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The classes in Washington DC are held at 920 U Street NW.
In terms of new registrants each class is limited to eight new registrants however, to allow for flexibility in student scheduling, class size may be up to ten participants. For example, if you miss a meeting during a multi-week class you can make up that meeting in another concurrently running class or in an future class. If that class is full, eight registrants, you would be the ninth participant in the class.
No. When you make a payment via PayPal™ the system accepts a variety of cards, and you don’t need to create a PayPal™ account. We use PayPal™ as it allows us to create a secure and fully automated payment system for this website.
Most classes require nothing more than your interest in how to create better photographs. Regardless of your level of experience, whether your choice of camera is a point and shoot or a fully manual SLR, chances are that there are workshops that you’ll find helpful. Film or digital capture are acceptable for all workshops. Please check the course descriptions for further details or contact Sam if you have questions.
There’s a lot to consider when buying a camera and many of these consideration are unique to each photographer.
While it’s good to ask for recommendations, nothing beats learning a bit about cameras and researching your purchase options based on your own criteria.
The only recommendations I’m comfortable making is that if you want to get the most out of your photography, get a camera that offers a fully manual exposure mode option. Raw and Jpg file types are nice as well as a variety of metering patterns/modes including spot metering. A DSLR or an SLR offers the most flexibility in terms of equipment.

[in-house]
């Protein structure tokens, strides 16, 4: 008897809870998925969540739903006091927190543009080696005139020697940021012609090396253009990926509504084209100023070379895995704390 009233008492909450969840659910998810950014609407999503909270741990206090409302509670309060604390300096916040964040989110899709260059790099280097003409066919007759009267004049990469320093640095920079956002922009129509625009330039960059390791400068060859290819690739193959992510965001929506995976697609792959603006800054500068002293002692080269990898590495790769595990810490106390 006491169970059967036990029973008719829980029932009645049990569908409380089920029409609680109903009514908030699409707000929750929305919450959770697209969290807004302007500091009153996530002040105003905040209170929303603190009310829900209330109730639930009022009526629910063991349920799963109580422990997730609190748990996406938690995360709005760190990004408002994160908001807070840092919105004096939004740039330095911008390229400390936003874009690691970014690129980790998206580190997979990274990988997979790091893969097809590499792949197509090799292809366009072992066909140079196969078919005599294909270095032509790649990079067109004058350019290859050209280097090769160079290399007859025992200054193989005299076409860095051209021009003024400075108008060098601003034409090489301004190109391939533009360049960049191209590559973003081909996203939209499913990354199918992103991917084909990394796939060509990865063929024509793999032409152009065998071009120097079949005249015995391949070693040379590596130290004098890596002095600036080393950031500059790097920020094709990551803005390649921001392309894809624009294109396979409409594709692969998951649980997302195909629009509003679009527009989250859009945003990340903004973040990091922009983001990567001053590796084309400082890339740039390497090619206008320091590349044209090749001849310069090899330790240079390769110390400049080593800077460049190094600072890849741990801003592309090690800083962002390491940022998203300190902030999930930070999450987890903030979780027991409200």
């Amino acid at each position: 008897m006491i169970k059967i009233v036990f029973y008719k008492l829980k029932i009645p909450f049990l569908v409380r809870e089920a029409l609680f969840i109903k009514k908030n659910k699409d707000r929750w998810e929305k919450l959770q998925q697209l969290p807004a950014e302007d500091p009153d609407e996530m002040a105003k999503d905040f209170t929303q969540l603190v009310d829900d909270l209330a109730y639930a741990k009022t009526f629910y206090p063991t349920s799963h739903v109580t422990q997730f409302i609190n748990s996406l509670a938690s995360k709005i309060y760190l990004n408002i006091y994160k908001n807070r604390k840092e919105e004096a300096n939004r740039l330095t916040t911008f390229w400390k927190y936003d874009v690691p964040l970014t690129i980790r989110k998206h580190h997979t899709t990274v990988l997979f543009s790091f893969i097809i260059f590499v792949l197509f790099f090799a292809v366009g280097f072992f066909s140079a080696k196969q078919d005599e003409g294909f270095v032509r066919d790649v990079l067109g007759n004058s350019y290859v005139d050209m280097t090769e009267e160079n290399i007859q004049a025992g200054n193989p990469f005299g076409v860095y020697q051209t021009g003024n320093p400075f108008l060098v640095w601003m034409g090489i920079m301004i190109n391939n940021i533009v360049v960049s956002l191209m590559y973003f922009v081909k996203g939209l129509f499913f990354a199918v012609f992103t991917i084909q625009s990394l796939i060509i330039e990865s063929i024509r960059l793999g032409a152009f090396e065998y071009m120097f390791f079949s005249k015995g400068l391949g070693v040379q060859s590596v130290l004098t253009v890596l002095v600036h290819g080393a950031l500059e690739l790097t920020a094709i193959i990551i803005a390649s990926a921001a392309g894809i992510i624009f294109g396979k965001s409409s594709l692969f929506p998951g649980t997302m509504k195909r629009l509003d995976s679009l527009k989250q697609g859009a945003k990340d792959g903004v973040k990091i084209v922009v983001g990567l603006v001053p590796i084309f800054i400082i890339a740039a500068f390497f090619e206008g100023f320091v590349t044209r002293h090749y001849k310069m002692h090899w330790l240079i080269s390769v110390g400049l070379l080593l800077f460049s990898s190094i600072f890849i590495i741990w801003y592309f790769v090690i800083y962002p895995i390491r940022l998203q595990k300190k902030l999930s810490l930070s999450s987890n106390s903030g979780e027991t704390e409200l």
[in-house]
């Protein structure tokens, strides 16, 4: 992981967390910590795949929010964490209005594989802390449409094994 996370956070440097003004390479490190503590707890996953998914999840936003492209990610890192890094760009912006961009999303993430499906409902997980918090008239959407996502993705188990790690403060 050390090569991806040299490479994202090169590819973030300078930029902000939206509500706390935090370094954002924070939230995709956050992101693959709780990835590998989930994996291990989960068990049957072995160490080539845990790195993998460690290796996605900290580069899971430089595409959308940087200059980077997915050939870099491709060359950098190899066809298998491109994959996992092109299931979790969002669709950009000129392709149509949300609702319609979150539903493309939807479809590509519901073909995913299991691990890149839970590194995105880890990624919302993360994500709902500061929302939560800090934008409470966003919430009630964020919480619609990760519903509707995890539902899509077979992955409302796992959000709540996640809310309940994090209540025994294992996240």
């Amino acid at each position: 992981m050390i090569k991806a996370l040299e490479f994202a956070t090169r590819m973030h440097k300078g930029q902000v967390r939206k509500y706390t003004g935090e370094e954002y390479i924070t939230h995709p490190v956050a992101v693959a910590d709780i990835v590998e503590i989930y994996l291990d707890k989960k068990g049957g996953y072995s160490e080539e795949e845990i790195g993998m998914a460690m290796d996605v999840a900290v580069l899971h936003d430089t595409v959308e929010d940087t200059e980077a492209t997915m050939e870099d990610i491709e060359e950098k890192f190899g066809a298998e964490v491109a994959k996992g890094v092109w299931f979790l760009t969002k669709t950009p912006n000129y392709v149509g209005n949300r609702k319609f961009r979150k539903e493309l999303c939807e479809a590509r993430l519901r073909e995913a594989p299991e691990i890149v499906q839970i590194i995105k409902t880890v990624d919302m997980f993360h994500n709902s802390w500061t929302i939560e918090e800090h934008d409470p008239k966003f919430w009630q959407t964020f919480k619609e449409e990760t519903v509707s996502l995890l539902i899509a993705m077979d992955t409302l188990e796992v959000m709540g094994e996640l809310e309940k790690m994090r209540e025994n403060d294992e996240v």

Other things to consider are:
- Your budget.
- Reputation of the manufacturer.
- How the camera feels in your hands.
- Does the camera offer a fully manual exposure option? (Can you set your aperture, shutter speed and ISO separately-manually?)
- Make sure that the camera comes with a FULL version of the owners manual.
- Make sure you buy from a reputable dealer. (Locally In Washington DC I like Pro Photo)
- Sensor size.
Some extras that you should consider purchasing:
- A UV filter to protect your lens. (Don’t let the sales people try to sell you anything more than that as a necessary filter).
- An extra set of batteries.
- An extra charger.
- Memory cards.
After you’ve narrowed down your choices, bring a list of your selections into a camera store, find a patient salesperson, and ask the salesperson to let you see how the camera operates. Ask them to show you how to change aperture, shutter speed and ISO in manual exposure mode and after they show you, you try it.
Whatever one feels most comfortable for you to operate and understand, is the one you should get.
If you miss a meeting during a multi-week class, you can make up that meeting free of charge . Only one meeting can be made up for free. If more than one meeting is missed there is a charge for making up the additional missed meetings. Making up missed meetings are contingent upon there being space in the class and if the class is still being offered. There are no guarantees that missed meetings can be made up and there are no refunds for missed meetings. You must call at least two weeks in advance to schedule your missed meeting.
To answer this question please read Do I Teach A Digital Photography Class? (opens in new window)
If you have a question that wasn’t answered here, contact Sam.